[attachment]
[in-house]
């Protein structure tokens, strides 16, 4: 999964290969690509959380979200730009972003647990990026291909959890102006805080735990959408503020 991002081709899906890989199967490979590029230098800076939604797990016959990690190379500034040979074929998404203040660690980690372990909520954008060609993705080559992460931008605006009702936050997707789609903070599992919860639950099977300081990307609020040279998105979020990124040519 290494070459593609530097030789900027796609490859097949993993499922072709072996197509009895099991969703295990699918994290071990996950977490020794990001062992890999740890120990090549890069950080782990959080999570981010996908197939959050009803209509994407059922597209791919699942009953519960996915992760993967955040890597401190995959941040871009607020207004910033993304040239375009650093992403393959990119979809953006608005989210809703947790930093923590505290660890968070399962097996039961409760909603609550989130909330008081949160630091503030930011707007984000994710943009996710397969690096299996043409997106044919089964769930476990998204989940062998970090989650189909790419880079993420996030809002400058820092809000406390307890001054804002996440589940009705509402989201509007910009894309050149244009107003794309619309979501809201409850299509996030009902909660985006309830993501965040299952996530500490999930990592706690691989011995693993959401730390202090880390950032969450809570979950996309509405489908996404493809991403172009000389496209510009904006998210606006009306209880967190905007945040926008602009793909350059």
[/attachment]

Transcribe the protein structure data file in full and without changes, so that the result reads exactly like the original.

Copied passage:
[in-house]
């Protein structure tokens, strides 16, 4: 999964290969690509959380979200730009972003647990990026291909959890102006805080735990959408503020 991002081709899906890989199967490979590029230098800076939604797990016959990690190379500034040979074929998404203040660690980690372990909520954008060609993705080559992460931008605006009702936050997707789609903070599992919860639950099977300081990307609020040279998105979020990124040519 290494070459593609530097030789900027796609490859097949993993499922072709072996197509009895099991969703295990699918994290071990996950977490020794990001062992890999740890120990090549890069950080782990959080999570981010996908197939959050009803209509994407059922597209791919699942009953519960996915992760993967955040890597401190995959941040871009607020207004910033993304040239375009650093992403393959990119979809953006608005989210809703947790930093923590505290660890968070399962097996039961409760909603609550989130909330008081949160630091503030930011707007984000994710943009996710397969690096299996043409997106044919089964769930476990998204989940062998970090989650189909790419880079993420996030809002400058820092809000406390307890001054804002996440589940009705509402989201509007910009894309050149244009107003794309619309979501809201409850299509996030009902909660985006309830993501965040299952996530500490999930990592706690691989011995693993959401730390202090880390950032969450809570979950996309509405489908996404493809991403172009000389496209510009904006998210606006009306209880967190905007945040926008602009793909350059």